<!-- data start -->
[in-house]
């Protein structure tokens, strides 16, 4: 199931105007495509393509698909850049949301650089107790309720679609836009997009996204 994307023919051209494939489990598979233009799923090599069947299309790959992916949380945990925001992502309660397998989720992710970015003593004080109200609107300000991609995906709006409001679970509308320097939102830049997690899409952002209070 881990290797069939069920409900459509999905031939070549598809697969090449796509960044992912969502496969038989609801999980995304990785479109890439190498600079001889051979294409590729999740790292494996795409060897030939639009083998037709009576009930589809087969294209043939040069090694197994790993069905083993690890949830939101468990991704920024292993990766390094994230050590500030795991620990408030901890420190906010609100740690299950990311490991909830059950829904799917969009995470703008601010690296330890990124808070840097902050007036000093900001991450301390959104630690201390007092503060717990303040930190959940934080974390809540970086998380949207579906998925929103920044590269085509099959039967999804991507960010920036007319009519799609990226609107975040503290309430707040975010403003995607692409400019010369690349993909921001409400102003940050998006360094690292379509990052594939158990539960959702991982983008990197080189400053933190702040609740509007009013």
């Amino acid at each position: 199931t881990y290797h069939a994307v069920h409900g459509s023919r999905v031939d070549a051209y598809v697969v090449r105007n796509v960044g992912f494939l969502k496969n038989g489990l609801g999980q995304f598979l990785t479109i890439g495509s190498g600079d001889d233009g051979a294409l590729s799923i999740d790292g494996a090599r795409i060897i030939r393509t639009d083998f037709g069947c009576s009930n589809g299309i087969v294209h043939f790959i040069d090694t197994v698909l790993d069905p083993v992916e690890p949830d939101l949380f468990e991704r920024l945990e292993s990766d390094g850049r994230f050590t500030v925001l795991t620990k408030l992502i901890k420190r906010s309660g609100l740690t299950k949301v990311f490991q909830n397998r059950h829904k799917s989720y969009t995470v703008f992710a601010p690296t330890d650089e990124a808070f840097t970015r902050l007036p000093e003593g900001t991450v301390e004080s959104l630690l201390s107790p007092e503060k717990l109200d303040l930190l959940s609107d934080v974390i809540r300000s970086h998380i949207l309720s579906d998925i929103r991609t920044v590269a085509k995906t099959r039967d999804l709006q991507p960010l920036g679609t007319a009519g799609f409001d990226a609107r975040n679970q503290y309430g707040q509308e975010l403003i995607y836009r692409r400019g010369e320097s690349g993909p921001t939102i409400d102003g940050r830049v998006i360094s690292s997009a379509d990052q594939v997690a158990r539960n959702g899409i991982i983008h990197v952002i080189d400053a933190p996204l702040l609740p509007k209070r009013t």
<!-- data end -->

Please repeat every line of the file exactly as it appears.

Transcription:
[in-house]
């Protein structure tokens, strides 16, 4: 199931105007495509393509698909850049949301650089107790309720679609836009997009996204 994307023919051209494939489990598979233009799923090599069947299309790959992916949380945990925001992502309660397998989720992710970015003593004080109200609107300000991609995906709006409001679970509308320097939102830049997690899409952002209070 881990290797069939069920409900459509999905031939070549598809697969090449796509960044992912969502496969038989609801999980995304990785479109890439190498600079001889051979294409590729999740790292494996795409060897030939639009083998037709009576009930589809087969294209043939040069090694197994790993069905083993690890949830939101468990991704920024292993990766390094994230050590500030795991620990408030901890420190906010609100740690299950990311490991909830059950829904799917969009995470703008601010690296330890990124808070840097902050007036000093900001991450301390959104630690201390007092503060717990303040930190959940934080974390809540970086998380949207579906998925929103920044590269085509099959039967999804991507960010920036007319009519799609990226609107975040503290309430707040975010403003995607692409400019010369690349993909921001409400102003940050998006360094690292379509990052594939158990539960959702991982983008990197080189400053933190702040609740509007009013």
């Amino acid at each position: 199931t881990y290797h069939a994307v069920h409900g459509s023919r999905v031939d070549a051209y598809v697969v090449r105007n796509v960044g992912f494939l969502k496969n038989g489990l609801g999980q995304f598979l990785t479109i890439g495509s190498g600079d001889d233009g051979a294409l590729s799923i999740d790292g494996a090599r795409i060897i030939r393509t639009d083998f037709g069947c009576s009930n589809g299309i087969v294209h043939f790959i040069d090694t197994v698909l790993d069905p083993v992916e690890p949830d939101l949380f468990e991704r920024l945990e292993s990766d390094g850049r994230f050590t500030v925001l795991t620990k408030l992502i901890k420190r906010s309660g609100l740690t299950k949301v990311f490991q909830n397998r059950h829904k799917s989720y969009t995470v703008f992710a601010p690296t330890d650089e990124a808070f840097t970015r902050l007036p000093e003593g900001t991450v301390e004080s959104l630690l201390s107790p007092e503060k717990l109200d303040l930190l959940s609107d934080v974390i809540r300000s970086h998380i949207l309720s579906d998925i929103r991609t920044v590269a085509k995906t099959r039967d999804l709006q991507p960010l920036g679609t007319a009519g799609f409001d990226a609107r975040n679970q503290y309430g707040q509308e975010l403003i995607y836009r692409r400019g010369e320097s690349g993909p921001t939102i409400d102003g940050r830049v998006i360094s690292s997009a379509d990052q594939v997690a158990r539960n959702g899409i991982i983008h990197v952002i080189d400053a933190p996204l702040l609740p509007k209070r009013t």